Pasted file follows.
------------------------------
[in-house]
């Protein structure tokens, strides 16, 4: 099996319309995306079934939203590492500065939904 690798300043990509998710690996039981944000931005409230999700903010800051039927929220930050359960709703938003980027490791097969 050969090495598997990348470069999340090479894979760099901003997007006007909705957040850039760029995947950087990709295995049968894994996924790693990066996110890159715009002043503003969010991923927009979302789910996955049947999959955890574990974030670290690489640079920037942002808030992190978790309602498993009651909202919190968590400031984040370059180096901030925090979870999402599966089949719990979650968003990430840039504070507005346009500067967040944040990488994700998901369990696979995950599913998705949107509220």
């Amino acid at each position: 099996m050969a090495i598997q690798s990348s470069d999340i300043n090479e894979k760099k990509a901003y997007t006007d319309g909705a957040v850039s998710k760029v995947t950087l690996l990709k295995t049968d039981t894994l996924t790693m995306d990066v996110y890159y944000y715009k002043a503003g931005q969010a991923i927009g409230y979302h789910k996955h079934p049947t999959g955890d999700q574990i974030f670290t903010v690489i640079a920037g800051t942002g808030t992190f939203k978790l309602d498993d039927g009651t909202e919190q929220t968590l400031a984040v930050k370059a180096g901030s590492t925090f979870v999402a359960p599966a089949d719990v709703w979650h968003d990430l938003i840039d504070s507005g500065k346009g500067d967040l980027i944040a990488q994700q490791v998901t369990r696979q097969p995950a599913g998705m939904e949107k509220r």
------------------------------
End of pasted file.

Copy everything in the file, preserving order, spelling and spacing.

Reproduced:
[in-house]
């Protein structure tokens, strides 16, 4: 099996319309995306079934939203590492500065939904 690798300043990509998710690996039981944000931005409230999700903010800051039927929220930050359960709703938003980027490791097969 050969090495598997990348470069999340090479894979760099901003997007006007909705957040850039760029995947950087990709295995049968894994996924790693990066996110890159715009002043503003969010991923927009979302789910996955049947999959955890574990974030670290690489640079920037942002808030992190978790309602498993009651909202919190968590400031984040370059180096901030925090979870999402599966089949719990979650968003990430840039504070507005346009500067967040944040990488994700998901369990696979995950599913998705949107509220």
């Amino acid at each position: 099996m050969a090495i598997q690798s990348s470069d999340i300043n090479e894979k760099k990509a901003y997007t006007d319309g909705a957040v850039s998710k760029v995947t950087l690996l990709k295995t049968d039981t894994l996924t790693m995306d990066v996110y890159y944000y715009k002043a503003g931005q969010a991923i927009g409230y979302h789910k996955h079934p049947t999959g955890d999700q574990i974030f670290t903010v690489i640079a920037g800051t942002g808030t992190f939203k978790l309602d498993d039927g009651t909202e919190q929220t968590l400031a984040v930050k370059a180096g901030s590492t925090f979870v999402a359960p599966a089949d719990v709703w979650h968003d990430l938003i840039d504070s507005g500065k346009g500067d967040l980027i944040a990488q994700q490791v998901t369990r696979q097969p995950a599913g998705m939904e949107k509220r």